Kids learn how to handle bullies |

Kids learn how to handle bullies

Amanda Holt MillerWestern Garfield County Staff
Post Independent Photo/Kelley Cox Fernando Herrera shows support to his classmate Tanner Zimmerman during a role-play exercise at Kathryn Senor Elementary Tuesday afternoon. The third- and fourth-grade students are part of the Safe School Ambassador program teaching students how to help prevent bullying and violence among their peers.

Kelsey Fauser, a fourth-grader at Kathryn Senor Elementary School, takes her position as a Safe School Ambassador seriously. “My job as a Safe School Ambassador is to make the school safe,” Fauser said. The Safe School Ambassadors program is a nationwide bully-proofing program. Kathryn Senor is the first elementary school in Garfield Re-2 and one of the first elementary schools in the nation to employ the program. The program exists at Rifle High School and both Re-2 middle schools.Kristen Greenstreet, Kathryn Senor counselor, said the program teaches kids to identify bullying and empowers them to do something about it.

“I used to just see stuff and I would leave it,” Fauser said. “I was like, that’s not my job. Now I’m looking for it.”Safe School Ambassadors attend a two-day training workshop where they learn to identify different types of bullying, including exclusion, put-downs or teasing and physical bullying. Kids also learn different ways to address situations, including balancing (countering a bully’s put-down with a put-up), supporting the target of the bullying, reasoning with the bully and getting help from another ambassador or a teacher.”I use reasoning a lot,” said fourth-grader Connor Strait. “There was this one kid being mean to a little first-grader, and I went over to him and said, ‘How would you feel?’ and asked him what he thought he should do. He said, ‘I guess I should apologize,’ and he did.” The Safe School Ambassadors at KSE are a group of 25 students drawn from a variety of different social groups.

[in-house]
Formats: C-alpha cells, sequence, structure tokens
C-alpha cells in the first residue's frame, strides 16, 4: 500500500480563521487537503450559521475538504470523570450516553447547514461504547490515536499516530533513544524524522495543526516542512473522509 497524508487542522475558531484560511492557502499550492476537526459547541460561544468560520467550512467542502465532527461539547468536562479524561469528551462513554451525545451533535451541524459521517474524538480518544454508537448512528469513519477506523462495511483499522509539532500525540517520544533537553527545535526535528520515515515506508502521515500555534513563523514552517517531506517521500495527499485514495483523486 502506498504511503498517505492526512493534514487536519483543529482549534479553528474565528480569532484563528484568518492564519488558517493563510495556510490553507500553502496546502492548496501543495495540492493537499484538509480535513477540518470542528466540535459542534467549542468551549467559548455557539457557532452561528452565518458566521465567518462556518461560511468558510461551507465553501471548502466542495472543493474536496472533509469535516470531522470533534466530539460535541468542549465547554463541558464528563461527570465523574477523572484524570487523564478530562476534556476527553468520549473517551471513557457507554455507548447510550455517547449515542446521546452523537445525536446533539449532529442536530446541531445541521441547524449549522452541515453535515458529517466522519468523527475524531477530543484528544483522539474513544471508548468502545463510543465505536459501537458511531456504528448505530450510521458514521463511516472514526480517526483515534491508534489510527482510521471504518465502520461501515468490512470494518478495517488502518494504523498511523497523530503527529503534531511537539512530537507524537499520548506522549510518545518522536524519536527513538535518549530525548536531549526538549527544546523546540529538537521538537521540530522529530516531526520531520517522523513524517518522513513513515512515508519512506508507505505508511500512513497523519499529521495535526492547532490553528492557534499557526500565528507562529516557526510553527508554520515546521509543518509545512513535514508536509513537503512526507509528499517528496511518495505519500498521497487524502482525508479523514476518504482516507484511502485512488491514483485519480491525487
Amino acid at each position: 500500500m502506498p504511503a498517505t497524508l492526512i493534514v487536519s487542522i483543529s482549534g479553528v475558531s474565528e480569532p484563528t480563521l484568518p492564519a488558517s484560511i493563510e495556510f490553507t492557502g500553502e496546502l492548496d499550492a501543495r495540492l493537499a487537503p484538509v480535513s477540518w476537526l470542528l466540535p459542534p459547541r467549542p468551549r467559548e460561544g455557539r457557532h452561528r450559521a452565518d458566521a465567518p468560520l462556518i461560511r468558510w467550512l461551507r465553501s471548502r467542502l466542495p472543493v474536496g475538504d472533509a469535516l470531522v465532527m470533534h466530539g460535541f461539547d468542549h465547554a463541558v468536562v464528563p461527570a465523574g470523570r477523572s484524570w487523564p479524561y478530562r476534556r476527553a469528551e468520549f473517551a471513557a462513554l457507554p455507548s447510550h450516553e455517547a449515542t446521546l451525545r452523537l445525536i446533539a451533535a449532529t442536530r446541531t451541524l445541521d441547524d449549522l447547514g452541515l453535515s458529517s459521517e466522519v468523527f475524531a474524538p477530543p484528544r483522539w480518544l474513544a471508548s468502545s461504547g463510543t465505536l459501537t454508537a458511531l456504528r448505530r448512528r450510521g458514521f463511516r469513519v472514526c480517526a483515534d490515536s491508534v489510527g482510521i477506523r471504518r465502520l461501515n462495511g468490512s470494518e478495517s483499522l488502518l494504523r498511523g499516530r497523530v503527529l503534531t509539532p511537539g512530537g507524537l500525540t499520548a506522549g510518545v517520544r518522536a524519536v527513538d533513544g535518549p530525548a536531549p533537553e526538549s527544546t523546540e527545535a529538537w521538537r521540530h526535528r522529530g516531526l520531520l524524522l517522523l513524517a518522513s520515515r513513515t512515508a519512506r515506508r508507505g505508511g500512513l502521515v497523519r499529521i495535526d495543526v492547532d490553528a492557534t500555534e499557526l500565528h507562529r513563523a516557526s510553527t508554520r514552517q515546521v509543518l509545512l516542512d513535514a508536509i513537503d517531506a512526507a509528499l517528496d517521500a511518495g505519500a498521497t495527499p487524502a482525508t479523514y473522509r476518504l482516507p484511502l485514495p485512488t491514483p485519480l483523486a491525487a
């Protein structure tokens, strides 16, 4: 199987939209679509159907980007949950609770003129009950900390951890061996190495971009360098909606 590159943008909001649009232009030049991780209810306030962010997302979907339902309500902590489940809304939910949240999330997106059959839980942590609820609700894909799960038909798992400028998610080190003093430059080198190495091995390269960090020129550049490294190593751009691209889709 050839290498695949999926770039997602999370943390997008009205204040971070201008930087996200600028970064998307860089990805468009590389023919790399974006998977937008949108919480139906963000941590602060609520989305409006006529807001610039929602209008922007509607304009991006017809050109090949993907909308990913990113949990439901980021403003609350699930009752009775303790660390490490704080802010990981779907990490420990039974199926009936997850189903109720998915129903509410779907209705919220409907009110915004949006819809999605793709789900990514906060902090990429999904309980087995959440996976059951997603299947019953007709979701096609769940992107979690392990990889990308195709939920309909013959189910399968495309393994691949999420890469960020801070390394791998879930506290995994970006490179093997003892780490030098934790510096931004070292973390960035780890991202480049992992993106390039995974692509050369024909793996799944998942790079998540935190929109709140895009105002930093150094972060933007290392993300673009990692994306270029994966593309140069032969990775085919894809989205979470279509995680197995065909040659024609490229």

“It’s like a mini-United Nations,” said Lindsay Hassett, national outreach coordinator for the program. “We created a model that would focus on the most socially influential kids in the school.”Hassett said the program aims to make schools safer and happier not by turning kids into “little police,” but by changing the school’s internal cultural norms.”It’s the opposite of a gang mentality,” said Bill Zambelli, Kathryn Senor principal. “We want people to say, ‘This is our school, and you don’t do that here.'”Greenstreet said the program is important because it teaches children to take ownership of their school, a lesson best learned at a young age.

“The kids are our eyes and ears,” Greenstreet said. “You don’t teach them in high school that it’s OK to report, you have to start earlier.”Fourth-grader Scott Hayden said being a Safe School Ambassador is not always easy. He goes up to bullies and says, “That is not cool; think about it.””Sometimes,” Hayden said, “they’re just like, ‘You’re not the boss of me.’ Then you go to the target. Just if you put your arm around them, they might feel better.”Fauser said she didn’t worry much about bullying before she joined Safe School Ambassadors.”But I feel a lot safer now,” Fauser said, “because Scott is my buddy and I know other Safe School Ambassadors are looking out for me.”

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